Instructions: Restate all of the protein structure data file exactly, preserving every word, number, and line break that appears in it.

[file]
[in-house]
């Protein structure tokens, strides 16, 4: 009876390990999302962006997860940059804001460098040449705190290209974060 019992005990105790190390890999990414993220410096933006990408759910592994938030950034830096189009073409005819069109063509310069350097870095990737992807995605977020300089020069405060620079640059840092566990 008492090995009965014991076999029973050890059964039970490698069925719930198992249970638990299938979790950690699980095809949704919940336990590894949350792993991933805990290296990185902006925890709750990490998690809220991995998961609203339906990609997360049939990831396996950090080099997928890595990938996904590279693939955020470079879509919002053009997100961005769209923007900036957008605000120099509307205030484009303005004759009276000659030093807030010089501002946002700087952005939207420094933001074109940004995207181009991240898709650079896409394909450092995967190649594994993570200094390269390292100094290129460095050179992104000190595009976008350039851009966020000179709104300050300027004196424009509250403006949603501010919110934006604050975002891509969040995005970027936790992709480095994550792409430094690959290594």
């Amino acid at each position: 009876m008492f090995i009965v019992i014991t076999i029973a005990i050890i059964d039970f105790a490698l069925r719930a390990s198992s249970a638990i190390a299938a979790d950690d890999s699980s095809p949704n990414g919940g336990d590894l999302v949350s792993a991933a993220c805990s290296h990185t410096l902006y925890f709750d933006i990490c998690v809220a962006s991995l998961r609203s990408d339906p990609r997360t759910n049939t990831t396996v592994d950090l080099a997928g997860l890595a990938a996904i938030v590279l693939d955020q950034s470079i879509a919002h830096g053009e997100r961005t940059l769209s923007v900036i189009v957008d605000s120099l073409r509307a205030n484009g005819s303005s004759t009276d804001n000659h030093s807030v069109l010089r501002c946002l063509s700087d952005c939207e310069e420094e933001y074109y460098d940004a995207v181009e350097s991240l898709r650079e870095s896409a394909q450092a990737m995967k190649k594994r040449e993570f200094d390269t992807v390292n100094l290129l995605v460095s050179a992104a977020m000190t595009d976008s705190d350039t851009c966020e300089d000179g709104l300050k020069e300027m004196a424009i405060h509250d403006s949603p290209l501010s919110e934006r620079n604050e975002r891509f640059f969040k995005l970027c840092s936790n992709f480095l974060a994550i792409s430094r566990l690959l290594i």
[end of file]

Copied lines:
[in-house]
């Protein structure tokens, strides 16, 4: 009876390990999302962006997860940059804001460098040449705190290209974060 019992005990105790190390890999990414993220410096933006990408759910592994938030950034830096189009073409005819069109063509310069350097870095990737992807995605977020300089020069405060620079640059840092566990 008492090995009965014991076999029973050890059964039970490698069925719930198992249970638990299938979790950690699980095809949704919940336990590894949350792993991933805990290296990185902006925890709750990490998690809220991995998961609203339906990609997360049939990831396996950090080099997928890595990938996904590279693939955020470079879509919002053009997100961005769209923007900036957008605000120099509307205030484009303005004759009276000659030093807030010089501002946002700087952005939207420094933001074109940004995207181009991240898709650079896409394909450092995967190649594994993570200094390269390292100094290129460095050179992104000190595009976008350039851009966020000179709104300050300027004196424009509250403006949603501010919110934006604050975002891509969040995005970027936790992709480095994550792409430094690959290594």
């Amino acid at each position: 009876m008492f090995i009965v019992i014991t076999i029973a005990i050890i059964d039970f105790a490698l069925r719930a390990s198992s249970a638990i190390a299938a979790d950690d890999s699980s095809p949704n990414g919940g336990d590894l999302v949350s792993a991933a993220c805990s290296h990185t410096l902006y925890f709750d933006i990490c998690v809220a962006s991995l998961r609203s990408d339906p990609r997360t759910n049939t990831t396996v592994d950090l080099a997928g997860l890595a990938a996904i938030v590279l693939d955020q950034s470079i879509a919002h830096g053009e997100r961005t940059l769209s923007v900036i189009v957008d605000s120099l073409r509307a205030n484009g005819s303005s004759t009276d804001n000659h030093s807030v069109l010089r501002c946002l063509s700087d952005c939207e310069e420094e933001y074109y460098d940004a995207v181009e350097s991240l898709r650079e870095s896409a394909q450092a990737m995967k190649k594994r040449e993570f200094d390269t992807v390292n100094l290129l995605v460095s050179a992104a977020m000190t595009d976008s705190d350039t851009c966020e300089d000179g709104l300050k020069e300027m004196a424009i405060h509250d403006s949603p290209l501010s919110e934006r620079n604050e975002r891509f640059f969040k995005l970027c840092s936790n992709f480095l974060a994550i792409s430094r566990l690959l290594i």